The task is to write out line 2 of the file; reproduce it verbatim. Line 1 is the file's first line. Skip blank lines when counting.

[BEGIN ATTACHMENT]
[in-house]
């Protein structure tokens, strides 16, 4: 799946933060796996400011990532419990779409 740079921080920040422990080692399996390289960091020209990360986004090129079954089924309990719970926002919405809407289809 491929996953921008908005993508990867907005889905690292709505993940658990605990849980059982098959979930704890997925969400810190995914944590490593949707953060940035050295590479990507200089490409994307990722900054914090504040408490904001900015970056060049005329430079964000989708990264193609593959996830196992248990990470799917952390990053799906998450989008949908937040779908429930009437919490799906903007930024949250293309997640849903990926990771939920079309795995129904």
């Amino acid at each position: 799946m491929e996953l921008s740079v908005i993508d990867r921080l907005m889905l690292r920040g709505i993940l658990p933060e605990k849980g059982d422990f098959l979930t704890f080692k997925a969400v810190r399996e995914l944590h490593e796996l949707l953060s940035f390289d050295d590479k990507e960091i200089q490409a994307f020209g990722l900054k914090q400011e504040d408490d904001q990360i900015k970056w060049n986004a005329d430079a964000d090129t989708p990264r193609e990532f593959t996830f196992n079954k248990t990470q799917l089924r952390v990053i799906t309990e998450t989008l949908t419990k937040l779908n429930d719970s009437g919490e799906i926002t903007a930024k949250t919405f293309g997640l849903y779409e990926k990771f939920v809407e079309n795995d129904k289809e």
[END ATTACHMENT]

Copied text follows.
């Protein structure tokens, strides 16, 4: 799946933060796996400011990532419990779409 740079921080920040422990080692399996390289960091020209990360986004090129079954089924309990719970926002919405809407289809 491929996953921008908005993508990867907005889905690292709505993940658990605990849980059982098959979930704890997925969400810190995914944590490593949707953060940035050295590479990507200089490409994307990722900054914090504040408490904001900015970056060049005329430079964000989708990264193609593959996830196992248990990470799917952390990053799906998450989008949908937040779908429930009437919490799906903007930024949250293309997640849903990926990771939920079309795995129904």